Clean vs Dirty Energy: Learning From India’s Great Blackout

Aug 22nd, 2012 | By | Category: Energy and Carbon Emissions

By Suzanne York,

India is a fast-developing nation with a population of 1.2 billion people, and by 2030 will likely be the most-populous in the world.

India’s disparities and inequalities are staggering, with 32.7% of the population living on $1.25 per day. As the country continues to grow, the impacts on its citizens and the environment become more severe.

Take energy, for an example. Over 400 million Indians lack access to the modern electrical grid. Approximately 70% of India’s power comes from coal and it has the world’s fifth-largest coal reserves. India is the third-largest coal producer in the world, but also the third-largest importer. Earlier this year the IMF reported that coal causes about 70,000 premature deaths every year in India. The country has the worst air pollution in the entire world. Continued dependence on coal is only going to exacerbate health problems.

photo credit: Justin Guay, Sierra Club

What happens when the electric grid fails and nearly 700 million Indians are left in the dark, as happened in early August when a massive power failure occurred? Hopefully an assessment of how best to address the power needs of the sub-continent. This is a pivotal moment. India can take the initiative and invest more in efficiency and renewable energy/off-grid alternatives, beginning a transition off of coal, or it could continue to rely on the dirtiest of fossil fuels, harming communities and environment alike.

The Indian government does have an ambitious plan for increasing solar energy. In 2008 the government launched the National Solar Mission, which calls for generating 12.5 % of India’s total electricity, or 20 gigawatts (GW), from renewable resources by 2020. It was reported last month that the country crossed the 1 GW mark in solar photovoltaic power.

India’s National Action Plan on Climate Change of 2008 states that “Solar energy, therefore, has great potential as future energy source. It also has the advantage of permitting the decentralized distribution of energy, thereby empowering people at the grassroots level.”

Recently the sunny state of Gujarat announced a “rooftop solar power plant policy to enable the people to produce their own electricity and earn money by selling surplus power to the grid”. Over in Uttar Pradesh, the government has also initiated a solar policy, noting that “The State of Uttar Pradesh is endowed with vast potential of solar power and the Government is keen to tap this resource to improve the availability of power in the State by promoting the establishment of solar energy based power projects, both grid connected and off-grid type.”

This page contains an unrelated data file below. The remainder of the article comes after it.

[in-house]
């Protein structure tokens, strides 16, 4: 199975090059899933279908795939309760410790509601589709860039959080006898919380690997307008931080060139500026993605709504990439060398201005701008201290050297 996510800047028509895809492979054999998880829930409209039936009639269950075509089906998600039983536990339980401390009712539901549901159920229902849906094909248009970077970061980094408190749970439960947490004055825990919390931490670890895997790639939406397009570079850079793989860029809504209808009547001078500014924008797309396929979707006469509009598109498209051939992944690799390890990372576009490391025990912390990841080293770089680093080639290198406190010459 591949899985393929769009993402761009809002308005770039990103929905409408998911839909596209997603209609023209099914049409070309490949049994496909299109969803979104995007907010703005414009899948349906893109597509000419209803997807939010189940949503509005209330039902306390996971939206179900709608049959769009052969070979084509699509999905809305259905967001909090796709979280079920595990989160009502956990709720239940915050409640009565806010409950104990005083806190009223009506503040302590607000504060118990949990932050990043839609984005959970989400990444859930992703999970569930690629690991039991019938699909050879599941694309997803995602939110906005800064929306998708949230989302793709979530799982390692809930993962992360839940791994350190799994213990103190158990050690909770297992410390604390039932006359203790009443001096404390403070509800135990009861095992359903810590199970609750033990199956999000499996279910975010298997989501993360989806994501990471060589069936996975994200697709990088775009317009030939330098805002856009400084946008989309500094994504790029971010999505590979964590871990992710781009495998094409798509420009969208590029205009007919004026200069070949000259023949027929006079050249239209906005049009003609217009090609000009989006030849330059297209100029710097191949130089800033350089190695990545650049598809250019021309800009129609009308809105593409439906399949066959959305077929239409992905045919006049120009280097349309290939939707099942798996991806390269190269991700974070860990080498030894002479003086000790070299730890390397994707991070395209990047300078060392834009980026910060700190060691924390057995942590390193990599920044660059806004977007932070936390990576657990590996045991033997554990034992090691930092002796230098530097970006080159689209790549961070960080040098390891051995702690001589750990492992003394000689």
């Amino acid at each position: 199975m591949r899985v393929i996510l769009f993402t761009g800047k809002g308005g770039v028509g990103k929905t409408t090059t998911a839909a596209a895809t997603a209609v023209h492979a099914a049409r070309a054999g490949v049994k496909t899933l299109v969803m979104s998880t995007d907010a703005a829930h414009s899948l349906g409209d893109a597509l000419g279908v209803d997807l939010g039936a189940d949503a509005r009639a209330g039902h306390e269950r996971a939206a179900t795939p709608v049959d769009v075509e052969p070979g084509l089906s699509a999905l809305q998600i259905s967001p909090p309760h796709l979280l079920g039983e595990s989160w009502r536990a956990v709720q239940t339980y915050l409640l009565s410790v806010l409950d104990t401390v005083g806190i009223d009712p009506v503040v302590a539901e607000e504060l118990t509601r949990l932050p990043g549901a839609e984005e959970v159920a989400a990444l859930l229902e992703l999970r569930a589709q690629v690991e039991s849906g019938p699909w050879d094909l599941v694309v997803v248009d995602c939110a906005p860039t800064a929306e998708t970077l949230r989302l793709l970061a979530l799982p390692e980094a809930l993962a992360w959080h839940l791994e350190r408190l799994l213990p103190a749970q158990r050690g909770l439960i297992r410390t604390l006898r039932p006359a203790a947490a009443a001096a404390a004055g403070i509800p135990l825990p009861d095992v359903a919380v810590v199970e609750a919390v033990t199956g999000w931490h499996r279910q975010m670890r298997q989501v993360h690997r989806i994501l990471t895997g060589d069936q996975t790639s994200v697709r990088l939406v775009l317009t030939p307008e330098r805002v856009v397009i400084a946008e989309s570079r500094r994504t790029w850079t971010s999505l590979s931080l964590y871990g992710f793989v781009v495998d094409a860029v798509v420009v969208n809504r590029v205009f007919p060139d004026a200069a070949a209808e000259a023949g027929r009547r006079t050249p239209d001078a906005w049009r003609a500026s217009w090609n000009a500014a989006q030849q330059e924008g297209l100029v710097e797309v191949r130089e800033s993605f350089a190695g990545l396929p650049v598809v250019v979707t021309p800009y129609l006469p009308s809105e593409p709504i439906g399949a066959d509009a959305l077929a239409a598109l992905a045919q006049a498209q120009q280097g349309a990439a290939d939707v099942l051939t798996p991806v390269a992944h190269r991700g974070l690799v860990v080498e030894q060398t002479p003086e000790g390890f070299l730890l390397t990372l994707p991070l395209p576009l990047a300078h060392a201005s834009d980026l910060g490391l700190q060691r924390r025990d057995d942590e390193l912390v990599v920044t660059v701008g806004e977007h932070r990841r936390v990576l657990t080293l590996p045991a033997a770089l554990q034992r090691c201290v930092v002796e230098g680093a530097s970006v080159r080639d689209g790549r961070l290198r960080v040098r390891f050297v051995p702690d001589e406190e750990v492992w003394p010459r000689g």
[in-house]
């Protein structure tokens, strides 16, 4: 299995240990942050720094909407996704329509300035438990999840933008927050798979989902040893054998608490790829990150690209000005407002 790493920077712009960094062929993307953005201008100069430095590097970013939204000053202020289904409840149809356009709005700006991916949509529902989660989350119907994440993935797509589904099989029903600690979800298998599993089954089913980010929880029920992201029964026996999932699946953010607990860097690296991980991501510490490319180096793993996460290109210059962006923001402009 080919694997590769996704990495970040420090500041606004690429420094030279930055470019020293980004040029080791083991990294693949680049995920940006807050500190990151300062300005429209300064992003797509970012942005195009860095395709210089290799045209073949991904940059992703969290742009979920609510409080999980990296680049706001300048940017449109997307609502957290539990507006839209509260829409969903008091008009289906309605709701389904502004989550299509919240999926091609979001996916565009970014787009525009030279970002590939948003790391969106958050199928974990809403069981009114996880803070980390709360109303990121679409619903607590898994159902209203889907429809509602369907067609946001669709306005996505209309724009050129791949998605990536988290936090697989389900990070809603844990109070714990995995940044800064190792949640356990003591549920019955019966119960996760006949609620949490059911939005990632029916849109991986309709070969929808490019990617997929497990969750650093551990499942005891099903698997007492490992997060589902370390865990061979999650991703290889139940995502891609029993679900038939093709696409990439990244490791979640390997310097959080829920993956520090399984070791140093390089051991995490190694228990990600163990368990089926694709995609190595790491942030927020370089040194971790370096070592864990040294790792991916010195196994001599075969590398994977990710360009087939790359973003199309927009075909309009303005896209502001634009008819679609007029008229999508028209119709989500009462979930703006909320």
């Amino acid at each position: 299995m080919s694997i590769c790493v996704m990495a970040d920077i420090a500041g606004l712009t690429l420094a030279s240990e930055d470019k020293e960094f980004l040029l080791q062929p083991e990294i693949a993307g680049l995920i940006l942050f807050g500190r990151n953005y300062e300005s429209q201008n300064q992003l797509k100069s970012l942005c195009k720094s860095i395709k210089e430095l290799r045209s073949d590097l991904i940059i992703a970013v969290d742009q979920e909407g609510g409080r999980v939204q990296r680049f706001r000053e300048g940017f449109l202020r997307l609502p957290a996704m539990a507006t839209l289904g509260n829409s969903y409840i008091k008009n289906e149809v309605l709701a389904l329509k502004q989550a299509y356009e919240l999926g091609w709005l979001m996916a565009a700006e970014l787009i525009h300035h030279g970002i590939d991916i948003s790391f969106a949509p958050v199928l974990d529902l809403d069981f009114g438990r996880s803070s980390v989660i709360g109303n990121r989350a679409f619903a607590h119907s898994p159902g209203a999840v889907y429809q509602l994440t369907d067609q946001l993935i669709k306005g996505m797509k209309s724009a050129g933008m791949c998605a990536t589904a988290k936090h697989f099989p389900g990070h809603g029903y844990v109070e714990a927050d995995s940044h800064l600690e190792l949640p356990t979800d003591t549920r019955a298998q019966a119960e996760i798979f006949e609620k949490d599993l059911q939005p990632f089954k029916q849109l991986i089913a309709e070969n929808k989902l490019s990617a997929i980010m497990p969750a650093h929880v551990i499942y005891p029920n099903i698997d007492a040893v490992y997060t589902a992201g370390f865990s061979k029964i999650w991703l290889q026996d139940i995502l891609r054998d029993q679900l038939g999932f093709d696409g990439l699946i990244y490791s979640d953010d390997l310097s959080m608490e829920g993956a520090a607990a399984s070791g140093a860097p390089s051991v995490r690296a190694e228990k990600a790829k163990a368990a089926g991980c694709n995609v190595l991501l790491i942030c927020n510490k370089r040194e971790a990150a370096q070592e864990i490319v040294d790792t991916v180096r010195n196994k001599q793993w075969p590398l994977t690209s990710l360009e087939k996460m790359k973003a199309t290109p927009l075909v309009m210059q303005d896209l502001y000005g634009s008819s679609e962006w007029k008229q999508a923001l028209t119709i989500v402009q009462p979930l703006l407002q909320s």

There are also many entrepreneurs creating clean energy models targeted at the poor. Selco Solar, founded by social entrepreneur Harish Hande, wants to dispel the myth that poor people cannot afford sustainable technologies. The company is focused on bringing affordable electricity from renewable energy to the rural poor and at the same time raise income levels. Others, such as Husk Power Systems, are converting rice husk waste into affordable off-grid energy for rural villages.

Ironically, during India’s big blackout, rural villagers ended up being better off, due to many homes already having solar panels in place. The lesson that should be learned is that reliance on fossil fuels and an old and ailing grid that cannot accommodate growing demand is to jump-start a clean energy future beneficial to all. As energy becomes more costly and scarce, inequality becomes a major issue, something that India must overcome. Decentralized, off-grid renewable energy offers the poor access to more affordable energy.

Even the International Finance Corporation, part of the World Bank Group, just launched a program targeted at “providing safe, clean and affordable off-grid lighting to two million people living in rural India.” The IFC estimates that beyond the 400 million people in India who have no access to energy, another 420 million people have minimal grid supply, driving them to expensive, inefficient and hazardous fuel-based lighting. India spends an estimated $2.2 billion annually on kerosene for lighting, showing the large market potential for off-grid lighting.

Despite the positive initiatives concerning renewable energy, the old guard is still pushing coal and investing in new coal plants even as it becomes more expensive.

Coal mining is also a threat to the endangered Bengal tiger and other species, and rural communities. A recent report by Greenpeace said that 1.1 million hectares of forests in central India are under threat from coal mining; these places are home to 35% of India’s tiger population. There are only about 1,700 wild tigers left in India, and estimates of how long India’s supply of coal is likely to last range from 30 to 200 years.

Of course, as long as the population of India continues to increase by 1.4% annually and the economy continues to modernize, there will be strong economic and political forces demanding utilization of all available power sources.

India and the world can continue to mine for coal, knowing that it will destroy land, species, and communities. Or global society can determine to take bold action and seriously invest in clean energy and put the needs of current and future generations first. Reliance on coal and fossil fuels will continue for the foreseeable future, but supporting diversified and alternative energy sources is the direction in which society should head.


Suzanne York is a senior writer with the Institute for Population Studies/












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